Comments

You must log in or register to comment.

5

Pop wrote

I don't think so, but I do think that gods have been shaped by rulers for their ends

1

Brick wrote

Is there any functional difference when they control the concept of God and use it to rule? If the concept of God is constantly seized by our rulers and used to control us, is it even worth attempting to sculpt an alternative perspective of God? Won't that perspective ultimately become corrupted too, and used to rule us? Isn't the entire concept of God, or a superior being that decides our fate, ultimately oppressive?

3

Pop wrote

Well there are other ways to think of gods than superior beings that decide our fate

and I'd guess that people came up with the idea of gods long before we had states or rulers

if we think of gods just in terms of the divine and as something on the same level as us that we are part of and participate in, it could be ok

I don't believe in gods but I think that anarchist conceptions of the divine could exist

3

ziq wrote (edited )

I think "gods" is a lot different than "God". Multiple gods needn't be hierarchical. The idea of one single God on the other hand (at least the Abrahamic version of which I'm familiar), was very likely created, or at least popularized by Kings and other bigwigs to enable slavery.

3

Pop wrote

I don't know much about the abrahamic god's genealogy

I like to think beyond that god though, I've already written it off

but I'm a bit interested in learning about how to emphasise anarchist-friendly elements of gods / religions including the abrahamic ones since it seems like they'll be around for a while

3

bloodrose wrote

I've heard the theory that religion was the first specialization. And with specialization comes hierarchy.

3

mofongo wrote

I heard it backwards, as control over regions expanded beyond the initial tribe, religion became less animist and more obey the heavenly father that sees all and his representative on Earth.

3

ravengrace wrote

Well, yes and no. I don't think someone just woke up one day and thought "hmm I think I'll create a religion to control the masses" but more like spirituality and religion evolved over time both shaping and being shaped by society, and spirituality was co-opted by ruling class/ men/ etc and used to control people.

3

rtsn wrote

I think this reasoning is at best to a very harsh simplification of things.

2

GaldraChevaliere wrote

^ It's just fedora tipping and circlejerking about "oh wouldn't we be so much better off if religion never existed muh dark ages". Religious structures, like secular structures, can be tuned and bent towards a ruler's end. But to say religion is a product of authoritarianism is to ignore pre-agrarian religion, religion in a liberating and revolutionary context (even in baby steps like the covenanters), the role of religion in preservation of knowledge through monks and rune-stones etc, and the abhorrent industrialized crimes of even a completely secularized society. You're not a good person for being an atheist, and atheism is not a radical position any more than faithfulness is.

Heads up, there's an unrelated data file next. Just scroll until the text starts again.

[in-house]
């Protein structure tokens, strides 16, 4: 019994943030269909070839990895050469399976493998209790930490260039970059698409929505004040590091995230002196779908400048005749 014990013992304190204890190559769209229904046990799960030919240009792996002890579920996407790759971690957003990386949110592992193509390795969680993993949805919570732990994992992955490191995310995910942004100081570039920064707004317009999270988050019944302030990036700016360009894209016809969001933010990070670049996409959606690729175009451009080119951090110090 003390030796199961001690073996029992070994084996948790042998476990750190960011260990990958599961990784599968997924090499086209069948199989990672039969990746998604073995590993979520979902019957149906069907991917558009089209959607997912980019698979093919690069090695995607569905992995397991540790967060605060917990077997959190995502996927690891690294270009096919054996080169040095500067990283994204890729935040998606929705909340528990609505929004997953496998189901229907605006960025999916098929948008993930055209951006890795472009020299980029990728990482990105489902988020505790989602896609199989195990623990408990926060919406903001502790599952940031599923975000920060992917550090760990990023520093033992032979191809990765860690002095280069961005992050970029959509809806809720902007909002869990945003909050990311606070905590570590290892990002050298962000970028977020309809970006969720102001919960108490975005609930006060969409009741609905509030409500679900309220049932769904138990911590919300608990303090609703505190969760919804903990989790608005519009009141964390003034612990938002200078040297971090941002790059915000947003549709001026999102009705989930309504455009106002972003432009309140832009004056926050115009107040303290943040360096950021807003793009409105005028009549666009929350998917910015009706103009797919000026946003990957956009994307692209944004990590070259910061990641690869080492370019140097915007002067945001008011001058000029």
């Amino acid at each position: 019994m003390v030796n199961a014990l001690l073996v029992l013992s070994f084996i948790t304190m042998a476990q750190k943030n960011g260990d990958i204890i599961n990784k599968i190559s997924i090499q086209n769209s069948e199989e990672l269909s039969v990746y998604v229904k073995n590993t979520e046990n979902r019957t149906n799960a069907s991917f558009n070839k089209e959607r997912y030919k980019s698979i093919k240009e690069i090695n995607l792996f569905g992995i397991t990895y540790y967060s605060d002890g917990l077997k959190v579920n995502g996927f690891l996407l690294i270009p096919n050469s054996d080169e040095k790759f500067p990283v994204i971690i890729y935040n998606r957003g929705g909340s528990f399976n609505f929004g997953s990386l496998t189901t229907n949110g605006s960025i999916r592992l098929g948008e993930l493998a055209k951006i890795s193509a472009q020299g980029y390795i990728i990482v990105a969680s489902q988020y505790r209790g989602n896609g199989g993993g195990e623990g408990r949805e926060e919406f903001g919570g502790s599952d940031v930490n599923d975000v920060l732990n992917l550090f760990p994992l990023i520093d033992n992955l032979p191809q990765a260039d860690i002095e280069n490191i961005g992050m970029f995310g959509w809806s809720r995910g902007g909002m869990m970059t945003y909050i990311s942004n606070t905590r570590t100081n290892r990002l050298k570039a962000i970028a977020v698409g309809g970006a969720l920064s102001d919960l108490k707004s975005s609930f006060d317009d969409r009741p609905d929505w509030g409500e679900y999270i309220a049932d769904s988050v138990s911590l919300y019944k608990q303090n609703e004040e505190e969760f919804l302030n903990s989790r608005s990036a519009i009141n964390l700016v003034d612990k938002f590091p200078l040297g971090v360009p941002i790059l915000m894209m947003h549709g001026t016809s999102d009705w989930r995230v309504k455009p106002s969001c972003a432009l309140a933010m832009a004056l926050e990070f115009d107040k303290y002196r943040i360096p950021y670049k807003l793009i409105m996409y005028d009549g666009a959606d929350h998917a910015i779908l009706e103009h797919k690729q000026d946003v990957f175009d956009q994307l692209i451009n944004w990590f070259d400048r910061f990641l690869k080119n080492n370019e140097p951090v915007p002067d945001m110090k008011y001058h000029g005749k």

1

Brick wrote

Religious structures, like secular structures, can be tuned and bent towards a ruler's end.

Then why not reject them outright if they're so easy to control?

2

GaldraChevaliere wrote

Because religion itself isn't a negative force and can spur people to fight for change and lead better lives. Religion is a powerful motivator on both the personal and societal level and can help bind communities to each-other outside of bare pragmatism, to fight against injustice and to root out corruption where it grows. Religion only becomes authoritarian when a religious structure becomes hierarchical and begins to preach that particular belief's superiority to other beliefs.

As an example, Catholicism is flawed but essentially morally neutral, it can be malignant or benign depending from person to person and parish to parish. On one hand you can get the Crusades, on the other hand you can get liberation theology and a ton of worker-led movements. The Catholic Church however is undeniably authoritarian and a threat to peoples' autonomy and especially non-Christian ways of life because of its supremacist, expansionist mindset.

It also really can't be denied that rabid anti-theism is essentially a religious dogmatic code of its own. It has its own hero-worship, its own sense of smug self-righteousness and superiority, and its own desire to expand at the expense of others' autonomy. It has all the negative aspects of organized religion because ultimately it relies on the same structure of a flock and a preacher telling them what to believe.

You can bend any structure and pervert it to something unjust. That doesn't invalidate all structures, but it gives us a duty and interest in rooting out corrupt ones and trying to put better ones in their place. There's a reason why religions are so prone to reform and splitting into denominations. When people aren't satisfied with what they're experiencing, they change it until they are.

1

ziq wrote

tbf the subject didn't say "was religion created to", it said "was God (singular) created to".